Ph.D. University of Melbourne
Telephone: +61 3 9905 5504
Fax: +61 3 9905 5613
Coral's research interests are in cellular and developmental genetics, with a focus on how cells respond to signals from their environment. Her group studies the fruitfly Drosophila melanogaster as it is a fantastic model organism for studying how genes function in cells and during development. Coral completed both Honours and a PhD in Genetics at the University of Melbourne, where she worked on the fly visual system. She then undertook postdoctoral studies at Yale University in the USA where she was a joint first author of two ground-breaking studies that uncovered the gene families encoding receptors involved in olfaction and taste in Drosophila.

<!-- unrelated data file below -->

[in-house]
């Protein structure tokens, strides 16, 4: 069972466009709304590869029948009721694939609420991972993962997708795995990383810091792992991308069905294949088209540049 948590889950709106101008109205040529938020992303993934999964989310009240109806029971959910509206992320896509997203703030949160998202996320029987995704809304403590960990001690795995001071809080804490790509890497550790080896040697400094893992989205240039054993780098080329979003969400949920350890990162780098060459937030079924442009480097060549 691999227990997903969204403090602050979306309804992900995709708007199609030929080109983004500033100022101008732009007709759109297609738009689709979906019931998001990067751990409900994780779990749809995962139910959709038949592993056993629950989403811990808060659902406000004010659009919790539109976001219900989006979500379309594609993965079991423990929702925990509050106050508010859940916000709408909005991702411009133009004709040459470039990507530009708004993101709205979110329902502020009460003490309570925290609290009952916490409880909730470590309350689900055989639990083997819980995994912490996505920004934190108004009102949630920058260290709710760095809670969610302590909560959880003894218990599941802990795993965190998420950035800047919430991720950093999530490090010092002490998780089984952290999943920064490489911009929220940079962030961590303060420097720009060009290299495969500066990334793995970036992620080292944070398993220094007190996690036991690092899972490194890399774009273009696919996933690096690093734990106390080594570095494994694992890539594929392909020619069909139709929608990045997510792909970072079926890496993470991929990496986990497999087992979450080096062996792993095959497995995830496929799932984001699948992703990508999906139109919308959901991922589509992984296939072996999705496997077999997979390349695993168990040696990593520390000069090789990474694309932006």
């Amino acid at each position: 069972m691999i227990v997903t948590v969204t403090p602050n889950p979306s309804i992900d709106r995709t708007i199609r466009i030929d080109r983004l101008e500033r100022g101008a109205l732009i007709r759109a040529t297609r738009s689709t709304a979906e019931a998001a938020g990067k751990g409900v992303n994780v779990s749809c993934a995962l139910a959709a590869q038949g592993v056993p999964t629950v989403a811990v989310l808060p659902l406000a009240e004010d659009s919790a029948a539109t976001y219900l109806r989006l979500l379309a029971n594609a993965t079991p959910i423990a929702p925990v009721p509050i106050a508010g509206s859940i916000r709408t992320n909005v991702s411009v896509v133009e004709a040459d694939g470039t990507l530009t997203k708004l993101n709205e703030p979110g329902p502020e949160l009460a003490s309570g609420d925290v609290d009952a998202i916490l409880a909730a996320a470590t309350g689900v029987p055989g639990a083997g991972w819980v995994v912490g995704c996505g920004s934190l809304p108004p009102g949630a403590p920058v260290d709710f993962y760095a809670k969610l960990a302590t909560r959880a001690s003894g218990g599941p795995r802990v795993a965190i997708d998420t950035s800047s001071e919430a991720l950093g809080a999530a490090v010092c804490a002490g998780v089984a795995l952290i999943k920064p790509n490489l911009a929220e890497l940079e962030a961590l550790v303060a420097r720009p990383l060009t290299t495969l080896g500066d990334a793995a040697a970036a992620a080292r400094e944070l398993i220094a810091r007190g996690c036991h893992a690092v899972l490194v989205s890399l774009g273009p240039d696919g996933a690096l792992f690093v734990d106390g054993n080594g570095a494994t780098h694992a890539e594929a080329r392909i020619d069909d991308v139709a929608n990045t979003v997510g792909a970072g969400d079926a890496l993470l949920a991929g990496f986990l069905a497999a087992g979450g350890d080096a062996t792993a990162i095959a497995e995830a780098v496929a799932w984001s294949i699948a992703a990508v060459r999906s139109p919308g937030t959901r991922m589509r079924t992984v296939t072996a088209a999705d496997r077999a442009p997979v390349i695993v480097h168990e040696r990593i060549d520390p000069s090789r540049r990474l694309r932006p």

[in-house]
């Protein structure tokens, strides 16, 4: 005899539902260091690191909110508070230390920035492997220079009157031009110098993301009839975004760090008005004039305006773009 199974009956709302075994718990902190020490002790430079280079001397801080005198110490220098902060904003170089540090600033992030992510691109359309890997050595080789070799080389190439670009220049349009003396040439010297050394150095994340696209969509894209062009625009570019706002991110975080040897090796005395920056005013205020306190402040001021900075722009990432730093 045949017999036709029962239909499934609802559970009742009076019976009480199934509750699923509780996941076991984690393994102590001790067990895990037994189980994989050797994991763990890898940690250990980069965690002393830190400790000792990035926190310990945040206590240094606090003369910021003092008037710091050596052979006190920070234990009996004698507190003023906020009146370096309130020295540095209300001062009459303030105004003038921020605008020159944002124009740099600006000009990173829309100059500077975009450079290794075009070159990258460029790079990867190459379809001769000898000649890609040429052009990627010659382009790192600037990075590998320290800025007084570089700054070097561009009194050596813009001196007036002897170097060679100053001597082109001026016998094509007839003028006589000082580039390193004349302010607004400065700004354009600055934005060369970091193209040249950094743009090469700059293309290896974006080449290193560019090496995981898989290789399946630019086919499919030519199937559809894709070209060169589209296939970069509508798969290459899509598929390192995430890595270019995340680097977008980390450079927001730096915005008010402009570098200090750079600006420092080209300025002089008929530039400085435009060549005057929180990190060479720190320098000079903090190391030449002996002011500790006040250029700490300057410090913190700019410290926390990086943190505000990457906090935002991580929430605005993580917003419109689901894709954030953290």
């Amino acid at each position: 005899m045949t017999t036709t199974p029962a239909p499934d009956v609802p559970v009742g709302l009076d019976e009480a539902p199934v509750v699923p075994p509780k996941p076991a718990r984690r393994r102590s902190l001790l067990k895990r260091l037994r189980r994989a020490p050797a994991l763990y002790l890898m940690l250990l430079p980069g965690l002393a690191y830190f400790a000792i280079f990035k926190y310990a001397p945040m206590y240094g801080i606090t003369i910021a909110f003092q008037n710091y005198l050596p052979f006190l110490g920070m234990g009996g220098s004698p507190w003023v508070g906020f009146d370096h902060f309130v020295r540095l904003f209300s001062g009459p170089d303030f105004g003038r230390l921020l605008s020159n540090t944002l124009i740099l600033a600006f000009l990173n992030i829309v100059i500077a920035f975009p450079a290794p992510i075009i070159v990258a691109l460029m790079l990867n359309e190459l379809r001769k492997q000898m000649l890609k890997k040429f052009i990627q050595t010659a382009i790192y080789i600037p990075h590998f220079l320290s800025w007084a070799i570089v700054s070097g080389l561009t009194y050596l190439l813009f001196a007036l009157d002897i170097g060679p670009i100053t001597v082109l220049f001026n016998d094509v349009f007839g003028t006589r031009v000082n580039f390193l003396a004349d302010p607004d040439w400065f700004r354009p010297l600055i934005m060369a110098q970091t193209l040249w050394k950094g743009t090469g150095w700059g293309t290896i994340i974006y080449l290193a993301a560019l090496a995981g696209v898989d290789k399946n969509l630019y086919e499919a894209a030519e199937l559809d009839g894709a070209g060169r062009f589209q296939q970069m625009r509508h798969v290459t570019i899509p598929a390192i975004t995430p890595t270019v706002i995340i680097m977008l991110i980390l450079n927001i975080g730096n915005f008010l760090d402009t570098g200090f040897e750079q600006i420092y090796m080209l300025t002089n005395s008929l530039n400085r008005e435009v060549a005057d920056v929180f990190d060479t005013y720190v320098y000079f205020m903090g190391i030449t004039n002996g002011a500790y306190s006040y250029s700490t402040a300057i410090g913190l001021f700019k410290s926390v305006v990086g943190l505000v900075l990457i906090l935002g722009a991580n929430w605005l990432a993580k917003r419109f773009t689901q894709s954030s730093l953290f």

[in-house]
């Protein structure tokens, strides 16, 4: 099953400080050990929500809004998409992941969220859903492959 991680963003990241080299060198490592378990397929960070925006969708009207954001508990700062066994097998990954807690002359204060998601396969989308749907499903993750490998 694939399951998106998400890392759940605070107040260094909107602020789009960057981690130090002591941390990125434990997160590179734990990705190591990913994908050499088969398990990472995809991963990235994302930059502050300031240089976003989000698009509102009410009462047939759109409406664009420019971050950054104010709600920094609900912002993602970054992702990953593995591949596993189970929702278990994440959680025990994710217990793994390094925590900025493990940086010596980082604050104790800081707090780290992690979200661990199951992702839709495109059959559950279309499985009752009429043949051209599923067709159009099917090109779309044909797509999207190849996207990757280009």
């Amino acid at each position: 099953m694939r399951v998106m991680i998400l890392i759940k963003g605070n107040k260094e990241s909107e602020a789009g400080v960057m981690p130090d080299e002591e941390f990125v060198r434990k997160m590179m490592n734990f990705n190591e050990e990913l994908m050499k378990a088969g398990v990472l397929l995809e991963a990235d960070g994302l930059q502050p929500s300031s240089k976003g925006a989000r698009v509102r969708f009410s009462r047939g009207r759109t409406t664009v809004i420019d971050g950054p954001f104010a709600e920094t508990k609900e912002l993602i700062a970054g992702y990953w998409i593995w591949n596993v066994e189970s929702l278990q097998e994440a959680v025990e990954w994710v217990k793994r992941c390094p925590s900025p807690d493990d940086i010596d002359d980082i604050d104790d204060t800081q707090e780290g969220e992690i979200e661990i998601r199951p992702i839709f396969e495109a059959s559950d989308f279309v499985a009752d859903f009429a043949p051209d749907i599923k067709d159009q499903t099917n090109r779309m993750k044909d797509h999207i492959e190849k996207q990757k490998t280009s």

Coral joined Monash in 2001 as a lecturer and is now an Associate Professor in Genetics and the Deputy Head of the School of Biological Sciences. Her current research focuses on two questions. The first is the molecular genetic basis of olfaction, a topic of broad significance from both fundamental and applied perspectives as the sense of smell is vital for most animals in finding food, identifying mates, and avoiding predators.
Secondly, in collaboration with Professor James Whisstock from the Department of Biochemistry and Molecular Biology at Monash, the group is studying the role of Membrane Attack Complex / Perforin-like (MACPF) proteins in Drosophila. MACPF proteins are well known as pore forming proteins that play key roles in vertebrate immunity, often by forming pores in membranes and lysing cells. However, some MACPF proteins play a role outside immunity and intriguingly appear to be essential for developmental processes. Drosophila has only one MACPF protein, Torso-like (Tsl), which is critical for correct patterning of the early embryo.